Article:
As the winter months come and your favorite fishing hole freezes over, there is no need to despair. In fact, winter is the perfect opportunity to take on the experience of ice fishing. You will need to learn a few new fishing techniques for ice fishing and prepare a bit differently than you normally would, but you will be surprised on how exciting winter angling can be. Let these ice fishing tips be the basis of your experience.
Ice Fishing Tips: Safety
Ice fishing, like any other type of fishing, can be dangerous if you don’t take the proper safety precautions. It is always recommended that you ice fish in pairs, but this ice fishing tip is particularly important for beginner ice fisherman. No article or video can be as valuable as having an experienced ice fisherman with you. If you do not have an experienced ice fishing buddy, you may want to consider starting out at a pay to fish location where there are other ice fisherman and an attendant who monitors the depth of the ice and its integrity.
This brings us to the next important safety factor: Ice Thickness. Six inches of solid ice is recognized as a safe thickness for ice fishing. Without any structural flaws, six inches of ice is able to support about 1,000 pounds of weight, which should be beyond sufficient in most cases. If you are unsure of the depth of ice at a local lake, ask fisherman who have already been out on the lake or contact your local DNR office. Of all of the ice fishing tips remember: If you are unsure of how thick the ice is, don’t risk it!
Hopefully the circumstances where you will need a flotation device will not arise; however, it is always better to be prepared. A lifejacket is the best route and in some states it is required that ice fisherman wear them. One of the more practical ice fishing tips is to bring along a flotation cushion. Not only can it save a life, but it turns just about any surface into a suitable seat.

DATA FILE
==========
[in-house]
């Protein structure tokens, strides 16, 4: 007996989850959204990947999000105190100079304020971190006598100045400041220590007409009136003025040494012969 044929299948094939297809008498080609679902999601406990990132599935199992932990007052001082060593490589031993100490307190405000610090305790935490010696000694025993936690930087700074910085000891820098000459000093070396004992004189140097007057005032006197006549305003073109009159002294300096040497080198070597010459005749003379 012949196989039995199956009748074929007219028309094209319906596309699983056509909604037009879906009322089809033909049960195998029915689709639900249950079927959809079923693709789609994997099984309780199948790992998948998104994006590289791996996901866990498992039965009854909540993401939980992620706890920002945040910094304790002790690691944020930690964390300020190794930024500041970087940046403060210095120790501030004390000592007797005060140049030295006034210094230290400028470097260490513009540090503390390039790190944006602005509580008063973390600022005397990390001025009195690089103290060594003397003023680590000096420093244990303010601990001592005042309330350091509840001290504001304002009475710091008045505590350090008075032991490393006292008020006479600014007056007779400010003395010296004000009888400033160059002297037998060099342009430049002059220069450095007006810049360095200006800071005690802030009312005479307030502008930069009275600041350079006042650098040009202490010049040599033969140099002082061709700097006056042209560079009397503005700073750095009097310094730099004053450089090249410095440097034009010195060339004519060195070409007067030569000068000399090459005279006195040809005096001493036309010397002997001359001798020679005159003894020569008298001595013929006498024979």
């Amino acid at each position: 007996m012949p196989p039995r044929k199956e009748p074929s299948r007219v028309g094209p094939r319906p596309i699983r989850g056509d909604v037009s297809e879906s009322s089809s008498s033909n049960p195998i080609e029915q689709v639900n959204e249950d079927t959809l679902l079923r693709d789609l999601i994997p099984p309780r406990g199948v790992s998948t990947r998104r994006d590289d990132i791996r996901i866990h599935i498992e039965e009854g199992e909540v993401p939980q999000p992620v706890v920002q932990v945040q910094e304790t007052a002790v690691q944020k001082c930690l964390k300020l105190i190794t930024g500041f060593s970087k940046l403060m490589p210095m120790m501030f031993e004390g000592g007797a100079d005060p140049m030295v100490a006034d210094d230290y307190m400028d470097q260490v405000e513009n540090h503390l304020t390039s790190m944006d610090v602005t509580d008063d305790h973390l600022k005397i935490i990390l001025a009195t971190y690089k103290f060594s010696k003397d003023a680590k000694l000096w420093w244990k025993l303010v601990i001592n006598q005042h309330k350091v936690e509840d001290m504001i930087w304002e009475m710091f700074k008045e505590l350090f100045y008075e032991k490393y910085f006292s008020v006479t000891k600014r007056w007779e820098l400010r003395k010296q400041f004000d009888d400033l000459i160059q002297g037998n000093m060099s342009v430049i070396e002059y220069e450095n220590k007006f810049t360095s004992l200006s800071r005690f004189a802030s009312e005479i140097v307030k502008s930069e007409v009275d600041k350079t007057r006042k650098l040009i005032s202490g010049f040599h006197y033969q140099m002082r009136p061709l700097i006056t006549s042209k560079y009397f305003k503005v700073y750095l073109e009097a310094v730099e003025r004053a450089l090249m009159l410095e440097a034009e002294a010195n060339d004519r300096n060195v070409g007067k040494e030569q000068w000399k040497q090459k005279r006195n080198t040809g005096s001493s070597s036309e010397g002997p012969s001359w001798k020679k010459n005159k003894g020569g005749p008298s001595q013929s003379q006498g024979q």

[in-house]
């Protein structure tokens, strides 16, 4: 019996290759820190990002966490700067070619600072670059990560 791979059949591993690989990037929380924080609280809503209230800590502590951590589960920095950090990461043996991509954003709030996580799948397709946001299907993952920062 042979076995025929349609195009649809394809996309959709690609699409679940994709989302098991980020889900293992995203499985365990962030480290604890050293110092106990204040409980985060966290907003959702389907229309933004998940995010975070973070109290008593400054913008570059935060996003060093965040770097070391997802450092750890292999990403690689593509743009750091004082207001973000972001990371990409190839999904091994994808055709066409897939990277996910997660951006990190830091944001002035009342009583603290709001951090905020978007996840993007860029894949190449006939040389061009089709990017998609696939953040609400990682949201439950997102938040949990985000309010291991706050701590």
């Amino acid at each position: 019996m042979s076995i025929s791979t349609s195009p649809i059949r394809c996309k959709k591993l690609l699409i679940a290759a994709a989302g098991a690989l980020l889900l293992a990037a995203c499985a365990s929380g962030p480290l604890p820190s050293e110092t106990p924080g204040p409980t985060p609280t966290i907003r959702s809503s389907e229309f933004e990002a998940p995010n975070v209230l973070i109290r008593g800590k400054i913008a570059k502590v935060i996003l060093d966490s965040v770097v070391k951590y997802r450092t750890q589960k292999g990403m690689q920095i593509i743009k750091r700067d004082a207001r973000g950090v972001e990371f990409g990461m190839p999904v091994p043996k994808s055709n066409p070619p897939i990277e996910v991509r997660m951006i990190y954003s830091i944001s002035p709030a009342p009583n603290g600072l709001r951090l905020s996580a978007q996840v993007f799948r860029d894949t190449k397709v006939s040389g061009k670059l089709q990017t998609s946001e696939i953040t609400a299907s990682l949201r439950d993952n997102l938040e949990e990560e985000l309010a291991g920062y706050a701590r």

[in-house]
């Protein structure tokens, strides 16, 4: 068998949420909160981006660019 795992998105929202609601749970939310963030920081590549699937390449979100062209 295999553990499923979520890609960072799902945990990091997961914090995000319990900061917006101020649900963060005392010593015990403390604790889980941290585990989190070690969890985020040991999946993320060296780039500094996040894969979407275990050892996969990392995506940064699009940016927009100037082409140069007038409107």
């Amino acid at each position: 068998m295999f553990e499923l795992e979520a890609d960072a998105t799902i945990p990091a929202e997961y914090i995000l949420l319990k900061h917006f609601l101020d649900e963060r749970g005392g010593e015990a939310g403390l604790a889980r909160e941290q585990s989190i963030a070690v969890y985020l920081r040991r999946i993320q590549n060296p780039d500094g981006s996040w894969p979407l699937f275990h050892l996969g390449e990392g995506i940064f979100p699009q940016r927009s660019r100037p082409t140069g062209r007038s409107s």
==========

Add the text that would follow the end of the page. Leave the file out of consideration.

Other important safety equipment to take ice fishing is rope, ice cleats and hand spikes
Ice Fishing Tips: Gear
Of the ice fishing tips, the best that I can give a beginner (aside from be safe, of course) is to pack what you need, but pack light. The equipment you need for ice fishing is pretty basic. A hand auger is a must, because you are going to need to get through at least six inches of ice. A gas powered auger would do the job quicker, but personally saving $300 is worth the time and effort until you get really hooked on ice fishing. To keep your newly dug hole clear, an inexpensive shush dipper will do the trick. A five gallon bucket with a lid will work as a means to store your live bait and will serve as a seat (it is not too bad of you add that flotation cushion on top).
Now for the actual tackle you should bring with you and ideally have setup before you are on the lake. I recommend two jigging rods per person. The rig that you decide to go with should be based on the type of fish you are ice fishing for. For panfish, a simple drop shot rig with a small hook or small jig is effective baited with worm or night crawler. For the larger bass and northerns, a standard jig baited with a minnow works well.
I hope these Ice fishing tips will get you started on the ice and continuing to fish in the winter months!
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Author: Brian Ward
Nov 5, 2013